At work with: Steve Toth

Posted: Thursday, July 20, 2006

 

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  Steve Toth, a retired municipal worker who has lived for four years in Kenai, ties a fly at the Kenai Visitors and Cultural Center's Saturday market last week. Toth said the simple flies he makes work for most of the fish in the Kenai River. Photo by John Hult

Steve Toth, a retired municipal worker who has lived for four years in Kenai, ties a fly at the Kenai Visitors and Cultural Center's Saturday market last week. Toth said the simple flies he makes work for most of the fish in the Kenai River.

Photo by John Hult

Name: Steve Toth

Occupation: Retired service manager, now a wood carver and flytyer (vendor at Kenai Visitors and Cultural Center each Saturday)

Employed this way since: 2002

“I tie (flies) for my friends, but if people want to buy them, I sell them. I also use them on my clocks.”

Alaskan since: 2002

Arrived from: Clinton Township, Mich. “I’ve been coming up fishing for about 18 years. My wife and I both like the weather up here. We were from Michigan and there’s just too much heat and humidity down there. I like the country, too, and the fishing can be great. I just like fishing anywhere. You’re not gonna catch fish every time you go. That’s where that old saying comes from — they don’t call it catching, they call it fishing.”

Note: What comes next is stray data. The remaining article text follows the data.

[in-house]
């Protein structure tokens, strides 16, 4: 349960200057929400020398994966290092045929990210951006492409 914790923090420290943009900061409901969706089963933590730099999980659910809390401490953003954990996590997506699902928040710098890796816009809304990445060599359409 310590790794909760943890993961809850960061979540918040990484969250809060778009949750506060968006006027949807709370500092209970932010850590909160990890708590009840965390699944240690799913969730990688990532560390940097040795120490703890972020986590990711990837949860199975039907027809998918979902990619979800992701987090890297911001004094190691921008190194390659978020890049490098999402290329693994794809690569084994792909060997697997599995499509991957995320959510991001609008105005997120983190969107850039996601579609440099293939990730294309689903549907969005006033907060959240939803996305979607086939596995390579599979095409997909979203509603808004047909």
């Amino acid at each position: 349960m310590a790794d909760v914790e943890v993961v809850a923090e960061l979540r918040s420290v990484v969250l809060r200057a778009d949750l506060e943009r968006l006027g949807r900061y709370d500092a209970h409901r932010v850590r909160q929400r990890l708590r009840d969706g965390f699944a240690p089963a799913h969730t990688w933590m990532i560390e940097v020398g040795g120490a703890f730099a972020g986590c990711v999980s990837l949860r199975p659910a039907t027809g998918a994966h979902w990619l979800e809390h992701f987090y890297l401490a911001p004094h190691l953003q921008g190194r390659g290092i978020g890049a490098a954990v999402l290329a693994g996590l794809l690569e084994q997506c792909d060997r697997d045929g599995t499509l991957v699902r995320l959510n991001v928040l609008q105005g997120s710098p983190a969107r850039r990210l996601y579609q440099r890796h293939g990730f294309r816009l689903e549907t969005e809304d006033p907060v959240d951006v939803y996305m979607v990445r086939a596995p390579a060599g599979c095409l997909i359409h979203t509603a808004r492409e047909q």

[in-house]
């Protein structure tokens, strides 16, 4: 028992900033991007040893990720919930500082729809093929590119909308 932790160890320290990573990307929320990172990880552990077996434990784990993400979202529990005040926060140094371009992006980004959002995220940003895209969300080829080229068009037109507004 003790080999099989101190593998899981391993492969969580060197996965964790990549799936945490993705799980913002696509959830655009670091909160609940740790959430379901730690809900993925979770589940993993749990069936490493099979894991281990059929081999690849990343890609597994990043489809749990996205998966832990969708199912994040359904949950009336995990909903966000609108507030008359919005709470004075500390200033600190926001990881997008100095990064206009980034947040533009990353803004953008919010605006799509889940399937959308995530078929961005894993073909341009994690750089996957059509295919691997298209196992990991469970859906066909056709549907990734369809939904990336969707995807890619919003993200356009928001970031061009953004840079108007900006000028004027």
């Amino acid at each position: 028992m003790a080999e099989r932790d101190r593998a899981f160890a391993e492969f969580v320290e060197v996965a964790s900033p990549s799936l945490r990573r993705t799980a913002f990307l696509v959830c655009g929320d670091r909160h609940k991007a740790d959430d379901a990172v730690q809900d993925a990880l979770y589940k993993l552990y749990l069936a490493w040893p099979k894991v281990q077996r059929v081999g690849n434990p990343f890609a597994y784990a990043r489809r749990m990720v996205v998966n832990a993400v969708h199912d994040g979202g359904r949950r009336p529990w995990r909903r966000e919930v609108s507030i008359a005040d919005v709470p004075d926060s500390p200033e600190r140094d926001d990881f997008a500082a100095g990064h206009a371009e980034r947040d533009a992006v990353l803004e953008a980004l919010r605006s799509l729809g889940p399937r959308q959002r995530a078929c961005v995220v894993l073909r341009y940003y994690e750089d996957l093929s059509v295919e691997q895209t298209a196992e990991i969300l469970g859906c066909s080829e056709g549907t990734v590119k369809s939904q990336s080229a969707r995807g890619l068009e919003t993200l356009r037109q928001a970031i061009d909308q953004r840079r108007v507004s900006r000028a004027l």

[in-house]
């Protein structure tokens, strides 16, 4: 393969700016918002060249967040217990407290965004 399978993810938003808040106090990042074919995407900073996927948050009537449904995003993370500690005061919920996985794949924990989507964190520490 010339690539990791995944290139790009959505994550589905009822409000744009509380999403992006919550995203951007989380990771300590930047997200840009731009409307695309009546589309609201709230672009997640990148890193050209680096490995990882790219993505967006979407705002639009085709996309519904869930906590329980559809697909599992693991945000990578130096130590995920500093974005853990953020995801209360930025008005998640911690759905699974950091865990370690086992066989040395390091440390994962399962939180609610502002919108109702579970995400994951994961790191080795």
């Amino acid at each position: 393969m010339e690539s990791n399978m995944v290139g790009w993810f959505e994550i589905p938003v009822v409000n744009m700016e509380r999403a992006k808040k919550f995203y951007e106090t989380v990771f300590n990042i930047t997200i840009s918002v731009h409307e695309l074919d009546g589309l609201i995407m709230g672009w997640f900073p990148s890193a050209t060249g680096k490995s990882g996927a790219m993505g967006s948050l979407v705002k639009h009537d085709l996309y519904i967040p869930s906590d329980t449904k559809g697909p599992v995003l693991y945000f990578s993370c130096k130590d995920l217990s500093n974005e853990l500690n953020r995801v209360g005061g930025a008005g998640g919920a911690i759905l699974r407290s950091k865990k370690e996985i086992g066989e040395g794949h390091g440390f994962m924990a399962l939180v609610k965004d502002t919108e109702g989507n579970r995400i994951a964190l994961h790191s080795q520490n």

How much time do you spend carving these fish? “Right now, not much, because I’ve got a decent enough stock. The week before last I made 11 or 12 and it took me a couple of days”

Do you exhibit in other places? “Not really. We used to do the high school during Thanksgiving, and I would work at a friend’s shop (Johnny T’s Alaskan Carvings) in Kenai Landing last year. I worked the shop while he did chain saw carving during the week”

What are the challenges of your work? “Trying to make something that people want.”

Is that kind of a crap shoot? “Well, you never know. In other words, I don’t do it because I’m gonna make a living at it. I’m actually trying to make something the visitors can take back from Alaska that’s reasonably priced.”

What’s the most interesting part of your job? “What I enjoy the most is just the people coming in. That’s one of the reasons I tie flies here, because it gets people into the booth. You get people from all over the world here.”

Do they ever give you fly-tying advice? “No. I’ll show people if they want to know. My flies are fairly simple. They’ll work for rainbows, they’ll work for kings, they’ll work for ... well, reds, it doesn’t make much difference, they don’t hit much of anything anyways.”



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